@Maciej and @Shivaji: thanks for pointing that out. You’re totally right, and in hindsight I wish I had drawn the diagram a bit differently to more accurately reflect how that DNS step ties in. (It does appear as a bit of a proxy here which of course it is not). In the book, this excerpt largely exists to note that there is some expected latency and network-related delays that occur in the process of loading a site, particularly on aging mobile devices and networks, and while they’re somewhat beyond our control, it’s worth remembering that initially connecting can take some time (which is all the more reason to make the delivery steps that our under control perform as fast as possible). However, the book makes no effort to dwell on network-related steps that are somewhat beyond its scope, and instead moves on to focus on the steps that take place on the client-side during page load, and the ways that our code either obstructs or helps streamline the critical path to rendering the page. So basically, from here the book quickly moves on to code-related advice for optimizing assets and how to remove blocking steps on the critical path (this article covers more of that if it’s of interest: http://www.filamentgroup.com/lab/performance-rwd.html ). So I guess I mean to say that while a little technically inaccurate that part is only meant as as a small, non-comprehensive summary of the initial loading steps that lead to the real focus of this chapter. here’s hoping that in the context of the larger book (or chapter even), the network step reads as more of an intro/segue than a focus in itself. Thanks again!

    Copy & paste the code below to embed this comment.
  10. In fact, how we deliver code matters more than how much our code weighs.
    No no no !

    Not everybody has access to affordable data plans and in my case I watch my consumption very carefully because mobile sites can cost me real money to access. My phone plan does include data, but a little bit here and a little bit there and all too quickly that allowance is gone. 

    Using the Oakley site - in its original form (80mb) as an example; had I accessed it on a “proper” bowser (see below) after I exceed my data cap, it could have cost me at least AUD 2.40 (3c mb excess usage charge). All our providers cost roughly the same for the plans and excess usage - they differ only what is unmetered or “free” access to services I do not want, and/or much, much, more limited coverage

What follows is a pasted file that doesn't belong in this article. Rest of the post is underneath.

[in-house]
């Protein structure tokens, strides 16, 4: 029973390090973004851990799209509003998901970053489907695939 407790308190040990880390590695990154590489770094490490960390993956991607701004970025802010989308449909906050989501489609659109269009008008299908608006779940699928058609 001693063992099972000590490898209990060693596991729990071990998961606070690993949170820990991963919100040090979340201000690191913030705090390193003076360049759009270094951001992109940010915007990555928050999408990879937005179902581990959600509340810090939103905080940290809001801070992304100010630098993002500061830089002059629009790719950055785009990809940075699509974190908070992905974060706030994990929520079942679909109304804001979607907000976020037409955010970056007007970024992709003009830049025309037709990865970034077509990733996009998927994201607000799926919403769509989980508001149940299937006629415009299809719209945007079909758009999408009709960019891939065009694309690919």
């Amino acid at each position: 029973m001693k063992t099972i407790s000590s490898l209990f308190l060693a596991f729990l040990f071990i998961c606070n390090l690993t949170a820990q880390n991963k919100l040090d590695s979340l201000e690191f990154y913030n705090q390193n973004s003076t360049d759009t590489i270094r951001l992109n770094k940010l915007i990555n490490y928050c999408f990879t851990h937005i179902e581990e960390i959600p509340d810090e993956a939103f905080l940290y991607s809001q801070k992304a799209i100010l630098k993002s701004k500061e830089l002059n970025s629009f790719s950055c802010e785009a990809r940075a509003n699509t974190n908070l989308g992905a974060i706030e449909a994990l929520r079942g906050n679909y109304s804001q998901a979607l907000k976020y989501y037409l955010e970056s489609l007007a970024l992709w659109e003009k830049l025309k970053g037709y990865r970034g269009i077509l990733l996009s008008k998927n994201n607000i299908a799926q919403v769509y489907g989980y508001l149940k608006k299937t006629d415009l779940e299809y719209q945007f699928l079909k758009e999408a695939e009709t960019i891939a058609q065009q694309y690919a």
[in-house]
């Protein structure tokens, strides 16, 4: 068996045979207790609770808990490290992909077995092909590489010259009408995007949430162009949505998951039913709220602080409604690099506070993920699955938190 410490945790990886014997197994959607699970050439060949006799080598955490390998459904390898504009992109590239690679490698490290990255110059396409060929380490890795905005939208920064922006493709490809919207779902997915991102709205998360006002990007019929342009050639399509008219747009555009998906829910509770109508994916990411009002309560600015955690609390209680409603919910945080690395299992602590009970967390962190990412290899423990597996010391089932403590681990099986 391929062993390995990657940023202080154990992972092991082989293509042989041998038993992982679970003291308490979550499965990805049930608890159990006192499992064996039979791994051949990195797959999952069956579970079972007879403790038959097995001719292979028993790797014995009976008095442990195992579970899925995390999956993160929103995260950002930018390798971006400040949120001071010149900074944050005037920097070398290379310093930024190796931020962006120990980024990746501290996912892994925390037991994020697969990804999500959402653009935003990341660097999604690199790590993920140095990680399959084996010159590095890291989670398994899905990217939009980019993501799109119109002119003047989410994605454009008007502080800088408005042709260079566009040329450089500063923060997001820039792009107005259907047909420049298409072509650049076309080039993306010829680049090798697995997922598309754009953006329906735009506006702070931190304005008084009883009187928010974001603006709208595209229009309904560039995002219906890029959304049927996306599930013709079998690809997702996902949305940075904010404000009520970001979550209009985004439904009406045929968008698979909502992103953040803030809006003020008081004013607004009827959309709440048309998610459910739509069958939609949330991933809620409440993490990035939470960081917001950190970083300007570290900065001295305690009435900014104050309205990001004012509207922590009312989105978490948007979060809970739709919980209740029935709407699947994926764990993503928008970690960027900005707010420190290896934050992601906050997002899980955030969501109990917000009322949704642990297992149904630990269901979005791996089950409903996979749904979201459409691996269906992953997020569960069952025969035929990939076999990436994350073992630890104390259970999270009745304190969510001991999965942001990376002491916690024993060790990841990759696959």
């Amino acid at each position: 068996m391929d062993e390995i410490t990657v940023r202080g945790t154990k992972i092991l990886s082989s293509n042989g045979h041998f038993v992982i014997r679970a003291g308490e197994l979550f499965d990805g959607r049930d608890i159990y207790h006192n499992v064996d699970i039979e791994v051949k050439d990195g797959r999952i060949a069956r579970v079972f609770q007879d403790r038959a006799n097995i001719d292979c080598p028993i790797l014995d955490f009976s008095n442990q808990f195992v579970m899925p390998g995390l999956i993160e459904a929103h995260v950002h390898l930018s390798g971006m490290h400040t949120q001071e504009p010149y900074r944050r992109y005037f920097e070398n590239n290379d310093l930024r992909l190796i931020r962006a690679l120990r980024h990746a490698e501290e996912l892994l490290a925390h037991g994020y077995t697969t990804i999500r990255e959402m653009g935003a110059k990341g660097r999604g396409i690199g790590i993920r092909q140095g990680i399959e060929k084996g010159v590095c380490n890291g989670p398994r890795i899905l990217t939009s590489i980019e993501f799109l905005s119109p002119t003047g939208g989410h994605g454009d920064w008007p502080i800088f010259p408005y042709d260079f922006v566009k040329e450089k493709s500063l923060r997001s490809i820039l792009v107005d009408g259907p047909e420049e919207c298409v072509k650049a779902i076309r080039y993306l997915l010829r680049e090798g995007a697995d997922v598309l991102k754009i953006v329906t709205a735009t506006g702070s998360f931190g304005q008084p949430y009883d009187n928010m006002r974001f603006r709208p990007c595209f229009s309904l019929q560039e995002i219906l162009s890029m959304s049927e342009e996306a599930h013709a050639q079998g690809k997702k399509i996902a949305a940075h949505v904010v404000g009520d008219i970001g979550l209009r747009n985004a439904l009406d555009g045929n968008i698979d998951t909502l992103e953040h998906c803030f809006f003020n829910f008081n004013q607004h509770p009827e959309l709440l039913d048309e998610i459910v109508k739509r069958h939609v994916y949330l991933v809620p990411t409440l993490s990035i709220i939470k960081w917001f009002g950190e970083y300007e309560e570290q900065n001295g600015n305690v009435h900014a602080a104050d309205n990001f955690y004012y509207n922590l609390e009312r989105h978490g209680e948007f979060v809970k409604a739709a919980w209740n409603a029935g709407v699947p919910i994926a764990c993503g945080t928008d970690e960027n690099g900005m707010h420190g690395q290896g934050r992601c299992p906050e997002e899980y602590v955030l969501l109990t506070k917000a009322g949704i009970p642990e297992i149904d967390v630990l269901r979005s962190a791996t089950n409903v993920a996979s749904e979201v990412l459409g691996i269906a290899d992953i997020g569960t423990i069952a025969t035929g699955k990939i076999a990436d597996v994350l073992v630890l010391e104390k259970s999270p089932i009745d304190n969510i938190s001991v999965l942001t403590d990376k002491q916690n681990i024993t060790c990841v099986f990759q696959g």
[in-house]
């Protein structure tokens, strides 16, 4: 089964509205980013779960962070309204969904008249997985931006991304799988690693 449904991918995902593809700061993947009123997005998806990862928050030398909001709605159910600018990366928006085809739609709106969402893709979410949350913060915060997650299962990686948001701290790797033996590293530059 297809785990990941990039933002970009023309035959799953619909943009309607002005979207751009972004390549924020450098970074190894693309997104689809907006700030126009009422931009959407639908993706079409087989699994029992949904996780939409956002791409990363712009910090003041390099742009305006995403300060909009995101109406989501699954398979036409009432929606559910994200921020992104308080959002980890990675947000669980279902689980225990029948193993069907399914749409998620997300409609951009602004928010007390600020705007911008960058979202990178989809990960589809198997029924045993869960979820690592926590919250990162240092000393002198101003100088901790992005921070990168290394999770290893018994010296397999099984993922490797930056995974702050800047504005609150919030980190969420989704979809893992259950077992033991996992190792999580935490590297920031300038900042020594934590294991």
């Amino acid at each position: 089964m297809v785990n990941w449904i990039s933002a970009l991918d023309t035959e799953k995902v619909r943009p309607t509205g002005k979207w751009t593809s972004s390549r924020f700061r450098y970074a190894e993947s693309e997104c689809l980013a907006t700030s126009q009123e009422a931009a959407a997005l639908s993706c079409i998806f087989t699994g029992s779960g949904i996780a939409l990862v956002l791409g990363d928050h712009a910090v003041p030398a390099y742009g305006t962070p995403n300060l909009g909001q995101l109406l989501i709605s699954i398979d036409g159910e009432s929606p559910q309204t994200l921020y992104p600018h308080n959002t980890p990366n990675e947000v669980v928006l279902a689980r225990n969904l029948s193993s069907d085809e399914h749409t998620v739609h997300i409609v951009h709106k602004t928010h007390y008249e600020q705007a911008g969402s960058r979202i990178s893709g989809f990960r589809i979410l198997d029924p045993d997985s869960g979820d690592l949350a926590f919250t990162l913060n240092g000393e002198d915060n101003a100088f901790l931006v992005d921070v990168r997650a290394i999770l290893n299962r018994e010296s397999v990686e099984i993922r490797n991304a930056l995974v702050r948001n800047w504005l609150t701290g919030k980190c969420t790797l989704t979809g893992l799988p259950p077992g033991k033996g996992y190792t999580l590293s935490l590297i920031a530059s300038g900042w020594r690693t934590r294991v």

Until I found textbrowser on ios,  which allows me to turn off css and images and javascript, on my commute, I used to get very frustrated when I couldn’t read the page because an image (or worse still an ad) or CSS or javascript hadn’t loaded in the time I was connected to the tower (@  1 hour of a 2 hour commute - blocks of up to 15minutes at a time unconnected,  especially when the image was only tangentially about what I was reading eg every news story about POTUS includes a photo of Him,  newsflash - I know what he looks like - so this is just costly noise to me! If the textual content is compelling, or what I know to be a heroin content site,  I will turn on what I need to see the page in all the glory the designer created it in - this is where we DO agree on the evil of blocking file loads.

    Before textbrowser, given a choice of a site that gave me FOUC and cost $1 and a “seamless” experience that cost me $2.40 - guess what I would, and did, choose. There are still (especially) newspaper websites on my “never ever use when mobile” blacklist as they were too “heavy” - funnily enough I try to avoid these on the desktop because of autostart videos (ads and/or video telling me about what I am reading) as well - go figure !

    Copy & paste the code below to embed this comment.
  11. Such an important topic that I’ll ask you to please excuse my spam: Here is a 9 KB rich framework which is made with “speed first” strategy: http://natuive.net
    Hopefully this trend picks up and the web provides the smooth UX we need.
    Regards.

    Copy & paste the code below to embed this comment.
  12. information about css and html code that is very helpful for me who is studying deeper .. keep working , thanks to quality article , if you need information about more try visiting Harga Sepatu Nike

    Copy & paste the code below to embed this comment.
  13. Thanks for the wonderful information Scott, We are also provide services of Condo Move Toronto Ontario area.

    Copy & paste the code below to embed this comment.
  14. Sorry, commenting is closed on this article.